Two Elon alumni (2002) have pooled their talents to bring excitement and joy to your day. One is a classy woman who combines her Italian and feminine powers to influence men of all shapes and sizes. The other is a tall blond man who relies on wit and boyish good looks to impress women, especially when they're drunk. Join them in their epic pursuit of the phenomenon known as adulthood. NoSalesTax side effects may include addiction and abrupt laughter as colleagues look on in confused jealousy.

Thursday, August 04, 2005

A Weekend in DC (Part Two)

I awoke Friday and realized I had nothing to do; everyone was already at work. I’d planned to have lunch w/ Tiller down in my old ‘hood (he works at 7th and K), so I gave him a call. It was around 1030am and he sounded in pretty rough shape. He said he wouldn’t be able to meet me for lunch cuz there was a “situation” at work. Before I continue, he works for a nonprofit that mentors HS students in an attempt to prep them for college. So anyway, he couldn’t meet me cuz he instead needed to meet w/ one of the students he oversees. Interning for the summer, she’d tried to break into the safe at her internship the night before. Whoops.

I spent the afternoon walking around DC, including a stop at my old employer, Experience Corps. My former supervisor, Lois, is a 69-year-old sparkplug who remains grateful for the hours I spent teaching her the convenience of creating files on the computer rather than paper. The director, Ann, was also thrilled to see me. She is still hot, but now very pregnant. Everyone in the office said they miss my sense of humor, fun personality and incredible good looks. OK, I made up that last one.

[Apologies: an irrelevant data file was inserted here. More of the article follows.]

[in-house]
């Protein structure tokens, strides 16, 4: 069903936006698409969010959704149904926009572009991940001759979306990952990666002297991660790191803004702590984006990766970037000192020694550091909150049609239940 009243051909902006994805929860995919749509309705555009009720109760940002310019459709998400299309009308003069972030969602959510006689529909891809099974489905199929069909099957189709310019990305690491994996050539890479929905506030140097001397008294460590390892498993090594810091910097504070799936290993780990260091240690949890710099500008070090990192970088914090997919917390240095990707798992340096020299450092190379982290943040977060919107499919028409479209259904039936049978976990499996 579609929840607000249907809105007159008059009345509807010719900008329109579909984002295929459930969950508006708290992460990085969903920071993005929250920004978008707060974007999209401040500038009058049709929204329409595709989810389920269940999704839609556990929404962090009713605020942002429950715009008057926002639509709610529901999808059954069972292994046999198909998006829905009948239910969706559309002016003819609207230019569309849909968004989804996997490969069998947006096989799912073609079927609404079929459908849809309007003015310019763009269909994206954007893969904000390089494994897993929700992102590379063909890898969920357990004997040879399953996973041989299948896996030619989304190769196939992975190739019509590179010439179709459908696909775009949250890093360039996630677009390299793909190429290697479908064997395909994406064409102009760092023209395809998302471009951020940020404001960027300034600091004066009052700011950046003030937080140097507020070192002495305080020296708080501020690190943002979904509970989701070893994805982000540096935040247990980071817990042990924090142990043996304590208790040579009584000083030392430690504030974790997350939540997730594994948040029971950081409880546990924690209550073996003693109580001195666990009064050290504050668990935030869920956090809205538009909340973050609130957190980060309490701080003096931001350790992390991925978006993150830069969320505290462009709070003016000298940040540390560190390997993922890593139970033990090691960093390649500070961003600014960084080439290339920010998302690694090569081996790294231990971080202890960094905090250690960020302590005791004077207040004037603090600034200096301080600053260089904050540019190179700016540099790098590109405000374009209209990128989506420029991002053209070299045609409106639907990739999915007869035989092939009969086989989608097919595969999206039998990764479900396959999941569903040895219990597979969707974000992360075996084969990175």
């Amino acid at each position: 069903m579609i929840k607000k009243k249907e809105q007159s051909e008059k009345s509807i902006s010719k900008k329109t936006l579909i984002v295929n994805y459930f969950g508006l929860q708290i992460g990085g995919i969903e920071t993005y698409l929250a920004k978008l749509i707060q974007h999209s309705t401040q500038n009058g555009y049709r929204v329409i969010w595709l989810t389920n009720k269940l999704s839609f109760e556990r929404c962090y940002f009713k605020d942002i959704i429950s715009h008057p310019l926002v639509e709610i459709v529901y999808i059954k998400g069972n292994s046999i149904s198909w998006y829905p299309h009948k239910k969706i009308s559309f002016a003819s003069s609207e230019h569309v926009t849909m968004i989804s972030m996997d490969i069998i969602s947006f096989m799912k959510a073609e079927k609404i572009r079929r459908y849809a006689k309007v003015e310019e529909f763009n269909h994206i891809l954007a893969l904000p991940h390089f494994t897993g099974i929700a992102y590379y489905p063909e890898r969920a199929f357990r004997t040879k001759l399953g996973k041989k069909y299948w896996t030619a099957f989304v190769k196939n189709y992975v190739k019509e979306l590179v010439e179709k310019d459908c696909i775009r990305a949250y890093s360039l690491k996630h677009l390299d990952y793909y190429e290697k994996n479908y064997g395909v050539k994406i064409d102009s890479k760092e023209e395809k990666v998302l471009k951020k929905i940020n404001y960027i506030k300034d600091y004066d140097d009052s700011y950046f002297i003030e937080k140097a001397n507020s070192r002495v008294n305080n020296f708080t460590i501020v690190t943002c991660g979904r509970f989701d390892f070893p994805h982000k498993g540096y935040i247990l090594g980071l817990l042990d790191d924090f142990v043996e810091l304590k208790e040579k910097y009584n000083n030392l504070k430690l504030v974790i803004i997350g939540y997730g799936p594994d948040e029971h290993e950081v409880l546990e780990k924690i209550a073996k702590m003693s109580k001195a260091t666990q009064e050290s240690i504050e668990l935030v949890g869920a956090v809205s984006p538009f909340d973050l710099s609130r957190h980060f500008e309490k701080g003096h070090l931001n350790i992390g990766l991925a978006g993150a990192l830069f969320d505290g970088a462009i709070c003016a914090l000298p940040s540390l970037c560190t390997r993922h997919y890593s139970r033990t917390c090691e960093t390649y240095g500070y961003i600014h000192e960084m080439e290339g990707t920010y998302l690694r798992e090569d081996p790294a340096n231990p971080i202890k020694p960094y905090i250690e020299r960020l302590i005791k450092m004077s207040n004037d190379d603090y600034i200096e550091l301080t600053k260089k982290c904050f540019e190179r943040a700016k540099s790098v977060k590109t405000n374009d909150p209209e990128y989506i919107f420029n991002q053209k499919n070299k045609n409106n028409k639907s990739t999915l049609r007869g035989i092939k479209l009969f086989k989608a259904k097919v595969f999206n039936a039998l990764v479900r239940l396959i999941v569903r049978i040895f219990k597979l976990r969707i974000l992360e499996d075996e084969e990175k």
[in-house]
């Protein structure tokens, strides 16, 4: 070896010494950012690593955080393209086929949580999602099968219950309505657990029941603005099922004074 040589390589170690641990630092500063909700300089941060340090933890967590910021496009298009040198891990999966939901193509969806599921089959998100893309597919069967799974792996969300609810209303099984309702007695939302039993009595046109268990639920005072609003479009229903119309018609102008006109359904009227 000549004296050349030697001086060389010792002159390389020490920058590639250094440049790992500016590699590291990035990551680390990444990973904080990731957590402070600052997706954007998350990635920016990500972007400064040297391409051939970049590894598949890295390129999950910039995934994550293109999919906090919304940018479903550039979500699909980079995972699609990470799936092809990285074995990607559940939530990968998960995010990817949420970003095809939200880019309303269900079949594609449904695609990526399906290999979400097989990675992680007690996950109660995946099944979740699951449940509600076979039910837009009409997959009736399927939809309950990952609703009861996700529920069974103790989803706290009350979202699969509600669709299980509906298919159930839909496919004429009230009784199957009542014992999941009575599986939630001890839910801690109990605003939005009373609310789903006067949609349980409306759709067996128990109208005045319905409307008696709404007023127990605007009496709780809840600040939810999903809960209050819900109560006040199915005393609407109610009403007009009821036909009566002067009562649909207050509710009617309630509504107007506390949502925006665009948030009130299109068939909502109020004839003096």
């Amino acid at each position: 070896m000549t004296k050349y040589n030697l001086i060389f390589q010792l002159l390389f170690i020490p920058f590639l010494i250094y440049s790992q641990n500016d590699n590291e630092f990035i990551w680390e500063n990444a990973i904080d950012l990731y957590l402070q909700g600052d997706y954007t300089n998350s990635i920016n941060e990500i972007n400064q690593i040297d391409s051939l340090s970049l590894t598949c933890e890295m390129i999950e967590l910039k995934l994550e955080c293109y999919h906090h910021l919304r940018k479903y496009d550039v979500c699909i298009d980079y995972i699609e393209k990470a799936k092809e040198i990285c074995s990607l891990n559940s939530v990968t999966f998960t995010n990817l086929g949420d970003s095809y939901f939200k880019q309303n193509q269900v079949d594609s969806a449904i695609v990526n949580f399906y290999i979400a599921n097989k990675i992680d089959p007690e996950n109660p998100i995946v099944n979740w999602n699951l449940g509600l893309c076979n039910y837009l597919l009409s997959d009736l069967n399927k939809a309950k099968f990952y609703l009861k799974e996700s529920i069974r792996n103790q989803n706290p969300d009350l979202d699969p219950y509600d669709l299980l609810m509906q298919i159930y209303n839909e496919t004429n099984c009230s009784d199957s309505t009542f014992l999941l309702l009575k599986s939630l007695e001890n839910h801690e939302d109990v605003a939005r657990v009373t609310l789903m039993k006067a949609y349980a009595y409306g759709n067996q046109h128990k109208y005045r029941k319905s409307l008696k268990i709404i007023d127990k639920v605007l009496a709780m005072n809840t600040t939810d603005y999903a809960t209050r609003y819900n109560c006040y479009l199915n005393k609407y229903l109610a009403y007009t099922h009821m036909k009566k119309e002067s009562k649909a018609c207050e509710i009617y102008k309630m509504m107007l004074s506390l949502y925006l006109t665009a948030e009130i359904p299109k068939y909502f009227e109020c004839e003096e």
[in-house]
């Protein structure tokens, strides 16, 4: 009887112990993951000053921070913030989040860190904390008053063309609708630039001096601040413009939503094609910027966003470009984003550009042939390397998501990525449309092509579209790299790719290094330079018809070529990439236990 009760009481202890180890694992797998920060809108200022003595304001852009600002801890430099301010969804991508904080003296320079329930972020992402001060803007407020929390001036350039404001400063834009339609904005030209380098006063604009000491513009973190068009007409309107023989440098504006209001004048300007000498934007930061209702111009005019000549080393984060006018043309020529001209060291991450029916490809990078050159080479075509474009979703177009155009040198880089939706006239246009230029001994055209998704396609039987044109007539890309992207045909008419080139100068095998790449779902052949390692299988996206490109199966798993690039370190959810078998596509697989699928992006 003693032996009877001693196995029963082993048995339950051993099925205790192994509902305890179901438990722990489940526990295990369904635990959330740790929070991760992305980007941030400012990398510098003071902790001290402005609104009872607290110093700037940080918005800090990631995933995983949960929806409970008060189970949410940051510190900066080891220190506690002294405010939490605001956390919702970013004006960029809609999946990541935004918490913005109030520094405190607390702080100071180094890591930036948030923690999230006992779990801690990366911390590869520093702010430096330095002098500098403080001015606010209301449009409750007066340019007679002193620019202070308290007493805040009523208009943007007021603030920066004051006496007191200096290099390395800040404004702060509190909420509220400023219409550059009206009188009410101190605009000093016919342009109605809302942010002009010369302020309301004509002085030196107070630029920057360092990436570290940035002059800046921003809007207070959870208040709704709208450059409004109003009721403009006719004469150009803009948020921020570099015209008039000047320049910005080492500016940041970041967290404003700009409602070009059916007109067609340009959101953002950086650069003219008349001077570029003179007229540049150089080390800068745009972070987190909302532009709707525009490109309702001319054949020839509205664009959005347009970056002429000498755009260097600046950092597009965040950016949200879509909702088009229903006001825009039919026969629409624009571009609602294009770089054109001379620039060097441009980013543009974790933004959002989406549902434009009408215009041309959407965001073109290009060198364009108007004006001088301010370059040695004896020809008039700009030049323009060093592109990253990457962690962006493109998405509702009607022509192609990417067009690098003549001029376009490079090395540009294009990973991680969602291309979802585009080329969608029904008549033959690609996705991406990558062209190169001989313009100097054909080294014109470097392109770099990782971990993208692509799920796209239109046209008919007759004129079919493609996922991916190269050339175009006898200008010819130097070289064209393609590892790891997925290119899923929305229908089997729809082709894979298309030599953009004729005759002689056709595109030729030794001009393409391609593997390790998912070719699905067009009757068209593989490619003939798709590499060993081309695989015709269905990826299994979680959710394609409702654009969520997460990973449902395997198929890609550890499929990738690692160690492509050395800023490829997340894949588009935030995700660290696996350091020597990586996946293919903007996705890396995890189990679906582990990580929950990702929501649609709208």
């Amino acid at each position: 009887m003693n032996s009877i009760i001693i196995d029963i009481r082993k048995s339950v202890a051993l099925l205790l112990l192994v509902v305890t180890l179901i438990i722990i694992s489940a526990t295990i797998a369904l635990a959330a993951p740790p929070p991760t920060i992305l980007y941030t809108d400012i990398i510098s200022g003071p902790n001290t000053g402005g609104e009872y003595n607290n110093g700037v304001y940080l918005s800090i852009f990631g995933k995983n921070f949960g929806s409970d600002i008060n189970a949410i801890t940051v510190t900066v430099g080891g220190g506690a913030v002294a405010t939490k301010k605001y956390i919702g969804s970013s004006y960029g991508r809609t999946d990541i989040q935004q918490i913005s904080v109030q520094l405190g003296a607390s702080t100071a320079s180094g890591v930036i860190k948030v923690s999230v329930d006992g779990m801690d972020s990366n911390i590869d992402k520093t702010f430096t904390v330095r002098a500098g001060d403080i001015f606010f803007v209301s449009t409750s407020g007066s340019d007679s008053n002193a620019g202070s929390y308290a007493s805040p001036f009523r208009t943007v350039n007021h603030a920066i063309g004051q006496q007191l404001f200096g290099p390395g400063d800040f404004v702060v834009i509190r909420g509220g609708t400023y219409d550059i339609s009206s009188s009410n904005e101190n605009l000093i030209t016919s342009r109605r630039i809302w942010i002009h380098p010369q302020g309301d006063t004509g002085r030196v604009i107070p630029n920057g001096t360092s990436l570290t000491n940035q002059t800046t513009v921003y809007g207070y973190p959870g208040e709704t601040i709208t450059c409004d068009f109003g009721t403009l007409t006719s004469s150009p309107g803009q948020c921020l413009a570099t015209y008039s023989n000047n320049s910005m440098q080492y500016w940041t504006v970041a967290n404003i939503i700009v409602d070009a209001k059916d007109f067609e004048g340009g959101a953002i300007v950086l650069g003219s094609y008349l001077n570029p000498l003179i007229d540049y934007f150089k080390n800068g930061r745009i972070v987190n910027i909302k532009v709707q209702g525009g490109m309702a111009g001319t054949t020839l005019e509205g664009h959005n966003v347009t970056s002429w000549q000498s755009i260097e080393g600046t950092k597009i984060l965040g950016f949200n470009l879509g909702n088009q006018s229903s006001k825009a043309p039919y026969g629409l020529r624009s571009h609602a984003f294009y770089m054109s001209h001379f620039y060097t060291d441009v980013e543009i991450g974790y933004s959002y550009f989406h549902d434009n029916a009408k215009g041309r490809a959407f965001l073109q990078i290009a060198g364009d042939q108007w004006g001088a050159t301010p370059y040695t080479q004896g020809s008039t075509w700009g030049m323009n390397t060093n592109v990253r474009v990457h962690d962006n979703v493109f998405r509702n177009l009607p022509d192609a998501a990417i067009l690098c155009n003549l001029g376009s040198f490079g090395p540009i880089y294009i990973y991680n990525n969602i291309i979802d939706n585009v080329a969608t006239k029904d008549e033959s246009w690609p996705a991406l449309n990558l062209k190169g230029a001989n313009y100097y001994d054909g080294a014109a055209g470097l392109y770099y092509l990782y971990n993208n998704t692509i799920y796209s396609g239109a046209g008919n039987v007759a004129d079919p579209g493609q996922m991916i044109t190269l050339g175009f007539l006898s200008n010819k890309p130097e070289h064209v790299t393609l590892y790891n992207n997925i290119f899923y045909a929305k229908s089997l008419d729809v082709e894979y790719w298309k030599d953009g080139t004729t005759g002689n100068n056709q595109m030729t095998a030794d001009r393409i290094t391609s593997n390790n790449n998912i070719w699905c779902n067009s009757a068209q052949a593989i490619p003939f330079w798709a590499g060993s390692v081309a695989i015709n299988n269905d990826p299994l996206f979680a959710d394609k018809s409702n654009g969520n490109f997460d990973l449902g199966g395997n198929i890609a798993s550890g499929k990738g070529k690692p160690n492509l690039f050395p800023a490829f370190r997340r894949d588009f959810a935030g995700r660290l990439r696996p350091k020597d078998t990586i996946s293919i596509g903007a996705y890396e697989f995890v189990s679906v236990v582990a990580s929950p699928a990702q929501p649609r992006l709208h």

My friend Kern picked me up at 7pm, just before my stomach started eating the surrounding organs. We ended up killing a pizza and a case of beer w/ a lil help from a few Ameri-friends, including her roomie Crazy Jen. Aside from climbing a tree outside the girls’ apt., nothing really stands out. I’ll just say we all got plenty drunk before stopping at Pizza MAAAAAAART on the way home.

I was up at 9am the next morning to catch the 945am Metro. I wasn’t hungover. I was still drunk. My friend Joe and his wife (scary, I know) picked me up at Shady Grove, the end of the Red Line, up in MD. After a brief stop at their friends’, 10 of us headed to the wine fest., the main reason I flew to DC for the weekend. The year before, back in the foods stamps days, I’d achieved legendary status amongst Joe’s and Erin’s friends (when you’re married, you share everything, even friends) by passing out three times over the course of the day. I ended that day passed out on the grass as Joe poured beer on me, yelling, “You’re a disgrace!” We’re very good friends. I’m proud to say there were no embarrassments at Wine Fest. 2005.